In a perfectly competitive labour market we expect to see that the demand for labour is equal to the supply of labour at a given equilibrium wage. If the wage paid to employees is higher then this equilibrium wage then the demand for labour will fall short of the supply and will cause some rate of unemployment.(This working the opposite way as well.) When we find the wage being paid higher or lower than the equilibrium wage we expect to see it automatically falling or rising back to equilibrium level.
However if we cite examples from real life we can almost always see that this isnt the case. We can more frequently than not discover that the equilibrium wage is being bettered by firms, and is consistently holding that level. Why this rewarding of employees with higher than equilibrium wages persists is the basic question that Carl Shapiro and Joseph Stiglitz endeavour to answer in their paper “Equilibrium Unemployment as a worker discipline device.”
In attempting to answer this question Carl Shapiro and Joseph Stiglitz point out that we need to revert back to examing human nature itself, Humans will want to shirk as much work as possible.If they know they can get away with it then they will continue to shirk their work.Firms have to come up with a response to this problem they face of having workers know they can shirk putting in effort on the job. If an employee can be dismissed from a job and move directly into another one(as is this case when there is an equilibrium wage)then there is no case for an employee to fear being fired and thus can shirk as much as he likes.Therefore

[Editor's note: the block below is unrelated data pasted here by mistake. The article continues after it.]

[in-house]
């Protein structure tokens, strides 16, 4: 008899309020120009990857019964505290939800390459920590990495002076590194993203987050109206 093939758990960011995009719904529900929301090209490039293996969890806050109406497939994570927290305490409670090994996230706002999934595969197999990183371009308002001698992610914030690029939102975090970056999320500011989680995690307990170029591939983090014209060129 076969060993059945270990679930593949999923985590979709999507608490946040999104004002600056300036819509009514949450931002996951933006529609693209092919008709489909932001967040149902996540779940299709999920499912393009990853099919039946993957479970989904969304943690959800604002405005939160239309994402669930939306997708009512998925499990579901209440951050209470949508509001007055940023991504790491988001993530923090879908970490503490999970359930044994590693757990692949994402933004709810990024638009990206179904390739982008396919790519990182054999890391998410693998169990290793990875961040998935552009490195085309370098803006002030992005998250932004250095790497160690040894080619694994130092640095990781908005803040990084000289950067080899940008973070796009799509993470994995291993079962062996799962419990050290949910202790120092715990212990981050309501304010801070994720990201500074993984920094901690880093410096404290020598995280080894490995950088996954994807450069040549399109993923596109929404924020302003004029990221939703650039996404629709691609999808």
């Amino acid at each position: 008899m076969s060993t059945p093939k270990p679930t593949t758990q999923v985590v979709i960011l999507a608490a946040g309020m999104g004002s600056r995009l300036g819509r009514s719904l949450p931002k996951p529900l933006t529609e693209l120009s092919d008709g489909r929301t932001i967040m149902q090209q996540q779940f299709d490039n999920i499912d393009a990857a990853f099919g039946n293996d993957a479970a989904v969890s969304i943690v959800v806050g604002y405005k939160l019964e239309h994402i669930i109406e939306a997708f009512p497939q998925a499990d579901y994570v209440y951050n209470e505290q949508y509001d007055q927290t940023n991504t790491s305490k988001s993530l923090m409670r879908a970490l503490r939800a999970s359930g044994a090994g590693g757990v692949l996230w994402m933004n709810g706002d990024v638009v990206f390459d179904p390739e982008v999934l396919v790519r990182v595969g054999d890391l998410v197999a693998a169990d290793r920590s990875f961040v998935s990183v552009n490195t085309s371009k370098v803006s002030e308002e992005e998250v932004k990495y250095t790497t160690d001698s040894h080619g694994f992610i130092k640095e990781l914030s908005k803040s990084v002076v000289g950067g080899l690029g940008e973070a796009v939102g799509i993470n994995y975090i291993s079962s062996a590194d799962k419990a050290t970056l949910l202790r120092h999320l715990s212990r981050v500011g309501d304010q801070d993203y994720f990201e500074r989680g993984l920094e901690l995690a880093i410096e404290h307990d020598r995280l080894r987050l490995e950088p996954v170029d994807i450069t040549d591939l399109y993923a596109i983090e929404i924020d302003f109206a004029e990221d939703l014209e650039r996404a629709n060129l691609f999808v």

only using dismissal as a worker discipline device proves futile in a perfectly competitive labour market.Unless offcourse there is fear that another job will prove difficult to obtain and will not be an imminent alternative.
Carl Shapiro and Joseph Stiglitz Develop a theory that produces some interesting and important implications:
1) Unemplyoment benefits increase the unemployment rate, Due to the fact that these benefits reduce the penalty of
being fired and in turn cause firms to pay higher wages to stop workers from shirking,Reducing the demand for labour.
2)Wages adjust slowly to aggregate shocks due to the fact that a wage decrease will rival a decrease in unemployment
which will be a slow process.
3)Market equilibrium is not pareto optimal.
Carl Shapiro and Joseph Stiglitz break up there model into three parts which i will summarise seperately:
1.The basic model
This consists of six components Workers, Their effort decisions, Employers, The prevailing market equilibrium, some
simple comparitive statistics, and Welfare analysis.
Assumptions in this model are that there is a fixed number of workers, who are identical and want to consume as many
goods as possible for minimum effort. Workers can exert in this model either minimal effort say = 0 or some fixed positive
effort = to greater than 0.When a worker is unemployed he exerts 0 effort and recieves unemplyoment benefits.
b)The effort decisions
Workers can chose how much effort they want to put it, If they chose to put in the minimum required to obtain their wage
then they will retain their jobs if not they will lose them. Simply put the worker needs to weigh up the utility obtained from
shirking against the utility gained from not shirking.
Here shapiro and stiglitz assume that there are M number of identical firms present and that each firm has a production
function Q =F(L) L is the firms effective labour force.For simplicity they assume that the workers either conributes one unit
of effective labour or none.Thus the firm bases its wage packet offering on this information.
d)The prevailing market equilibrium
This is where equilibrium wage and employment levels are produced by the model.Equilibrium occurs when each firm after
considering its position against other firms in the industry deciedes to offer the going wage rather than different one.